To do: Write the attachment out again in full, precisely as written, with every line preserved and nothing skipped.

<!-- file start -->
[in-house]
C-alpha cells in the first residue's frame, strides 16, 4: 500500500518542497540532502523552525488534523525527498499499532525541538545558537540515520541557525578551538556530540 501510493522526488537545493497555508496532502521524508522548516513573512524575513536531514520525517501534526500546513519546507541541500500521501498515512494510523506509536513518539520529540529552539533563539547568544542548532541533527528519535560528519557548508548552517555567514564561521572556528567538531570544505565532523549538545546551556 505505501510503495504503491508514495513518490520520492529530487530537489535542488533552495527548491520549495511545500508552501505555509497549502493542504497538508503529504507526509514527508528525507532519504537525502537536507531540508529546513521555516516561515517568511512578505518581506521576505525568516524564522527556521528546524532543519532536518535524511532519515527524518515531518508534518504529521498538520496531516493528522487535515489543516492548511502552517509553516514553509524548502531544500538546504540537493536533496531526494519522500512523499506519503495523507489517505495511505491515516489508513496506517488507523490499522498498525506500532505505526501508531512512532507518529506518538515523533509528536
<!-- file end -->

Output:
[in-house]
C-alpha cells in the first residue's frame, strides 16, 4: 500500500518542497540532502523552525488534523525527498499499532525541538545558537540515520541557525578551538556530540 501510493522526488537545493497555508496532502521524508522548516513573512524575513536531514520525517501534526500546513519546507541541500500521501498515512494510523506509536513518539520529540529552539533563539547568544542548532541533527528519535560528519557548508548552517555567514564561521572556528567538531570544505565532523549538545546551556 505505501510503495504503491508514495513518490520520492529530487530537489535542488533552495527548491520549495511545500508552501505555509497549502493542504497538508503529504507526509514527508528525507532519504537525502537536507531540508529546513521555516516561515517568511512578505518581506521576505525568516524564522527556521528546524532543519532536518535524511532519515527524518515531518508534518504529521498538520496531516493528522487535515489543516492548511502552517509553516514553509524548502531544500538546504540537493536533496531526494519522500512523499506519503495523507489517505495511505491515516489508513496506517488507523490499522498498525506500532505505526501508531512512532507518529506518538515523533509528536